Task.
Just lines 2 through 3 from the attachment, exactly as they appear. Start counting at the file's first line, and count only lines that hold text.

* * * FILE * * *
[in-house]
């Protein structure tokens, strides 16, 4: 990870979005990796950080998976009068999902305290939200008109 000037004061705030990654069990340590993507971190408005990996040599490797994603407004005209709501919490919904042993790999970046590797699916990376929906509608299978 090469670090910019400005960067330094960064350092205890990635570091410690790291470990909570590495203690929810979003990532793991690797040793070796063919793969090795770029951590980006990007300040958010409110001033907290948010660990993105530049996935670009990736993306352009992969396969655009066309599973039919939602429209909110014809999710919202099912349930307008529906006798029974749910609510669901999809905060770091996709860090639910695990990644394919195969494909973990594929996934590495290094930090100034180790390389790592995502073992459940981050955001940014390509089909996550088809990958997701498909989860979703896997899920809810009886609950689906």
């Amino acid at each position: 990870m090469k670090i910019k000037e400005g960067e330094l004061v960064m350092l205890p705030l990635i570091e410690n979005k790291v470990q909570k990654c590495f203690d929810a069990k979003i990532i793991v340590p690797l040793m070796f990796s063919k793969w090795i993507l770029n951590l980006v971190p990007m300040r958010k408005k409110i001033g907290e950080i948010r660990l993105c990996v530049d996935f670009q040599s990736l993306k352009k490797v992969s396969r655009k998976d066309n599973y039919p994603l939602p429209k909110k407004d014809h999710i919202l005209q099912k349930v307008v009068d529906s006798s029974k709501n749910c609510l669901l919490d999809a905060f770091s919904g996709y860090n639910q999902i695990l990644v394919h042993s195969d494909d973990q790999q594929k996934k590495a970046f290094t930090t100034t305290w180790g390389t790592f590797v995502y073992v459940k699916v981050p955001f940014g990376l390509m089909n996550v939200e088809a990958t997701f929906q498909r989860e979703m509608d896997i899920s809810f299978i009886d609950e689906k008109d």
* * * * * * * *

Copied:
């Protein structure tokens, strides 16, 4: 990870979005990796950080998976009068999902305290939200008109 000037004061705030990654069990340590993507971190408005990996040599490797994603407004005209709501919490919904042993790999970046590797699916990376929906509608299978 090469670090910019400005960067330094960064350092205890990635570091410690790291470990909570590495203690929810979003990532793991690797040793070796063919793969090795770029951590980006990007300040958010409110001033907290948010660990993105530049996935670009990736993306352009992969396969655009066309599973039919939602429209909110014809999710919202099912349930307008529906006798029974749910609510669901999809905060770091996709860090639910695990990644394919195969494909973990594929996934590495290094930090100034180790390389790592995502073992459940981050955001940014390509089909996550088809990958997701498909989860979703896997899920809810009886609950689906």
């Amino acid at each position: 990870m090469k670090i910019k000037e400005g960067e330094l004061v960064m350092l205890p705030l990635i570091e410690n979005k790291v470990q909570k990654c590495f203690d929810a069990k979003i990532i793991v340590p690797l040793m070796f990796s063919k793969w090795i993507l770029n951590l980006v971190p990007m300040r958010k408005k409110i001033g907290e950080i948010r660990l993105c990996v530049d996935f670009q040599s990736l993306k352009k490797v992969s396969r655009k998976d066309n599973y039919p994603l939602p429209k909110k407004d014809h999710i919202l005209q099912k349930v307008v009068d529906s006798s029974k709501n749910c609510l669901l919490d999809a905060f770091s919904g996709y860090n639910q999902i695990l990644v394919h042993s195969d494909d973990q790999q594929k996934k590495a970046f290094t930090t100034t305290w180790g390389t790592f590797v995502y073992v459940k699916v981050p955001f940014g990376l390509m089909n996550v939200e088809a990958t997701f929906q498909r989860e979703m509608d896997i899920s809810f299978i009886d609950e689906k008109d």